Magic system: From all the mushroom and elixir talk in the beginning, I thought this was going to be focused mainly on crafting, which I like in a litrpg or cultivation story, so I was down for it. The shift to the elemental fighting was well done but abrupt, which I think was intentional on the author’s part. Like showing that Xan’s path of peace couldn’t last. The dark qi element is especially interesting to me, and I’m excited to learn more about it as Xan does. But by the time they’re in the academy, it becomes a mix of different styles of crafting and mystical martial arts, so something for everybody.
Academy: There are a fun mix of classes like calligraphy, crafting, and martial magic, doing the Harry Potter thing of filling you in on world building while also fleshing out the magic system, but staying interesting at the same time. There’s even a cooking class, which was unexpected and cool. The progression through the different elements was in awesome and the training and testing for each one felt appropriate for its namesake. It felt like there was a lot of depth without get bogged down in minute details and repetition like some cultivating stories do.
Readability: This is an epic fantasy style cultivation, so obviously the description of scene and setting is a lot more filled in and the action isn’t as conversational as you’d get from a modern narrator. In spite of that, though, this seemed like a surprisingly fast read. Before I realized it, I’d read the first half of the story.
Well, cash and violence and street cred, anyway. As soon as I saw the concept for Capo—a GTA-style litRPG—I was in. Talk about a fresh twist on the genre. It doesn’t waste much time getting Frank from IRL to the isekai/game world, either, so almost from the get-go you’re immersed in learning the new rules of this not-a-GTA, which are all pretty entertaining.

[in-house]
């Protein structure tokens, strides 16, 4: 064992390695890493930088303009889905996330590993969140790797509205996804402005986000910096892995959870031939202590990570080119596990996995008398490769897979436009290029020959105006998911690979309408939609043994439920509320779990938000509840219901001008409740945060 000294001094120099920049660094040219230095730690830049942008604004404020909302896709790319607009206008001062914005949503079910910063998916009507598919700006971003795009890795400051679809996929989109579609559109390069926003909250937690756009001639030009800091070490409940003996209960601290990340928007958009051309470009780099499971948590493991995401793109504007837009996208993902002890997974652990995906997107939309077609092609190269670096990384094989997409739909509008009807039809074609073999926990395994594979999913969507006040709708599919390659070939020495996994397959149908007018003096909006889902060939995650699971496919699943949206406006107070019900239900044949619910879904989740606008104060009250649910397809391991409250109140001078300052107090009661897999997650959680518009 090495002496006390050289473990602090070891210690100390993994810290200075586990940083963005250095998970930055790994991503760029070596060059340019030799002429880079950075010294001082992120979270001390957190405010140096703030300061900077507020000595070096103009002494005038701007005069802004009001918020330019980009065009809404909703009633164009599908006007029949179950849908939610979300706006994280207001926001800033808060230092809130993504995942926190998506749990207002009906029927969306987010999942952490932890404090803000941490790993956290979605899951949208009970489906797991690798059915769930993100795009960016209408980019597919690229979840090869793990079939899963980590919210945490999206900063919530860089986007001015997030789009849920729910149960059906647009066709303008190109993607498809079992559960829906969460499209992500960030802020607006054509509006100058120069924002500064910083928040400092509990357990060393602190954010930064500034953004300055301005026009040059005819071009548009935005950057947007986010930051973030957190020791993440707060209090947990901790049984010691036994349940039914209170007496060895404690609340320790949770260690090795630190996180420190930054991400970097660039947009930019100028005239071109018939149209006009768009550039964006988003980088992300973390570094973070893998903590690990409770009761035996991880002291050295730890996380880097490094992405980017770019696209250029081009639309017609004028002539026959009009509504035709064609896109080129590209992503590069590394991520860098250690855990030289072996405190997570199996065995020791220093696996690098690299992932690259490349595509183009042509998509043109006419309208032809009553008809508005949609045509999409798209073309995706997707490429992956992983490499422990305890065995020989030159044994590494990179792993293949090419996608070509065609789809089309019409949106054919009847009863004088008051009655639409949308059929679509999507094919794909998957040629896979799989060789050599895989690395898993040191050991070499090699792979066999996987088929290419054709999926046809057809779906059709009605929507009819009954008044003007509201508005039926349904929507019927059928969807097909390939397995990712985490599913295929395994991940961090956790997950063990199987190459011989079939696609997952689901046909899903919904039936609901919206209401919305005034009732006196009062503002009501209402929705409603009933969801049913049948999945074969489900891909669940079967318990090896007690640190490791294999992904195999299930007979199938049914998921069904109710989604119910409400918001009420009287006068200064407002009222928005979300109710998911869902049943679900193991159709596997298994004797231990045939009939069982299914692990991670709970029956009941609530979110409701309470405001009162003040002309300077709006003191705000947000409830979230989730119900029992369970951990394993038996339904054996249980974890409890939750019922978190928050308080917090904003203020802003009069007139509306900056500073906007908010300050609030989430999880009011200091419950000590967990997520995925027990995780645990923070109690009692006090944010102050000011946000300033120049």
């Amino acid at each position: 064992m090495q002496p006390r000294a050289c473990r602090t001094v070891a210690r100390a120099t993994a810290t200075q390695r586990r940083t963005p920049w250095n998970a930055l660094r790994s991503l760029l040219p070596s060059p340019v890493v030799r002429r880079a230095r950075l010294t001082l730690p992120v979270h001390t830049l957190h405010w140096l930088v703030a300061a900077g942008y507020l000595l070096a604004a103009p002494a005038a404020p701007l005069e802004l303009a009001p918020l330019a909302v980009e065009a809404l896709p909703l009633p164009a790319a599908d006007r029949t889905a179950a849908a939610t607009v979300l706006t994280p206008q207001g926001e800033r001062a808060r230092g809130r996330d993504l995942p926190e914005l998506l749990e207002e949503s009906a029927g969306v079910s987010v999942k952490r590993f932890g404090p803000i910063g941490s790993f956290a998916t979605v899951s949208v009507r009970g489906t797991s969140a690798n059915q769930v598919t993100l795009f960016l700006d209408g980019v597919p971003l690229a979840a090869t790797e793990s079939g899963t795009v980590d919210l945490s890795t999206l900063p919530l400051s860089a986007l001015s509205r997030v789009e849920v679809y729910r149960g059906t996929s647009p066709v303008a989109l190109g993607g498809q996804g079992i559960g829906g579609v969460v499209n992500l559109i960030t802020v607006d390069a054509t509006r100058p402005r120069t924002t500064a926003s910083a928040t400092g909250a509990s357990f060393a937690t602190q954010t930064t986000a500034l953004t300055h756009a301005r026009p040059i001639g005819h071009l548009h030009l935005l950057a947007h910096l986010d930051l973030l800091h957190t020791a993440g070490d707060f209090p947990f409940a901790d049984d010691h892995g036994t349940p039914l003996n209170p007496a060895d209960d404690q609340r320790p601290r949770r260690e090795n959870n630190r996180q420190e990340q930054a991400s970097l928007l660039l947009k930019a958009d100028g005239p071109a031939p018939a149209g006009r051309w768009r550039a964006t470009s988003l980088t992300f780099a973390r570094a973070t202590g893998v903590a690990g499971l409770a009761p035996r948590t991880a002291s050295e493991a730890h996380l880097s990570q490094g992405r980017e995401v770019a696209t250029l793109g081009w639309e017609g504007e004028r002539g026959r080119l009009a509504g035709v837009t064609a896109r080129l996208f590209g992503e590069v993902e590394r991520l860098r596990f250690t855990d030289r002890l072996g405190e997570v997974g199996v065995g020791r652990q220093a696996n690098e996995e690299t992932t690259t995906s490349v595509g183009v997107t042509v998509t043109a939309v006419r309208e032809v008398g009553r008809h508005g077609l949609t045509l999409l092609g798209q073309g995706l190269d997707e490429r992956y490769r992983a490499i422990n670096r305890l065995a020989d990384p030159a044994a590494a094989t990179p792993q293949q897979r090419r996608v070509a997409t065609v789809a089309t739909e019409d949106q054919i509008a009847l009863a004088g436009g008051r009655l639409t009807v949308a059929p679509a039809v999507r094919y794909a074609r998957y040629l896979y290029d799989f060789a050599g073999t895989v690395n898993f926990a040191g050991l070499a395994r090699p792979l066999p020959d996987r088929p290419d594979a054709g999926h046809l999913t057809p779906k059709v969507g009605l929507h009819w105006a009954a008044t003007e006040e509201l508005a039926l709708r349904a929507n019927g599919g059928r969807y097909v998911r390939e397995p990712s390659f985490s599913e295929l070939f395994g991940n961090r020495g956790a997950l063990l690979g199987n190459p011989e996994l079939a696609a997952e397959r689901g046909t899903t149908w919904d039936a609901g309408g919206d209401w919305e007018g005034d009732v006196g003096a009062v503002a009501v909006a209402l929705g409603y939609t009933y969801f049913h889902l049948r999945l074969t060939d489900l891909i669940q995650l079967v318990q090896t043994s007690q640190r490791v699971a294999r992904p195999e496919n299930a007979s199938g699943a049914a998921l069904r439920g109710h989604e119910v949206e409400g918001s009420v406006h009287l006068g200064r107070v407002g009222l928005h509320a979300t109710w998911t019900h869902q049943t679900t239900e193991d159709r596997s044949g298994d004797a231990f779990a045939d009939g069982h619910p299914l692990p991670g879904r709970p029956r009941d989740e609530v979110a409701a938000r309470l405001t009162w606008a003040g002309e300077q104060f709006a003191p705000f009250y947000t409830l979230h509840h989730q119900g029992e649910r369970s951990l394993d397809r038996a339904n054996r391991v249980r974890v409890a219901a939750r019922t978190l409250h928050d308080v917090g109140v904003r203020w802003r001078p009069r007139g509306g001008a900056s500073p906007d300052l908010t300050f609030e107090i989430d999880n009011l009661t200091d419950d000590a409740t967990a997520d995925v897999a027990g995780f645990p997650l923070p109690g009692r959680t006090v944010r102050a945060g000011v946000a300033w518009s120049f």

Characters: I didn’t realize until about chapter 4 that Frank was still in high school, but overall he’s a laid back, pragmatic guy whose go-with-the-flow nature keeps getting him in trouble. Unlike some isekai MCs who end up in the new world and immediately don’t care about the family or friends they left behind, Frank seemed realistically concerned about his dad and upset with Joe. He doesn’t spend all his time dwelling on it, but he didn’t ignore that part of the Frank’s backstory, either, which I thought was believable.
In addition to the MC, the side characters are great. Not just the hot chick with the big boobs or the comedic gangsta stereotype. They’ve all got dark and light sides to them, just like real people, which makes them way more interesting to read about. I'm almost as invested in Manny as I am in where Frank's going from here. That shadow's getting dark, bro.
Game: Nice balance of crunchy and soft mechanics, and it’s got a cool twist on EXP. Plus it’s not your standard kill all the mobs litrpg; there are some real consequences for combat in San Tadeo. I really like the system for Walking in the Shadow vs. Light and the mirrored stats for each side, and it’s hilarious how the characters keep bringing up that it’s their constitutional right to walk in whichever one they want to. Also, the Favors was a great way to get the in-game story rolling for Frank. The rival gang dynamics added a lot to the tension, too. Also, the Fatally Hip might be the best gang name ever.
Readability: No high-falutin’ fancy stuff here. It’s all easy reading, like you’re listening to your buddy tell you the story in person. I zoomed through all the available chapters in no time. They just flowed by, which I think is a really underrated skill for a writer to have.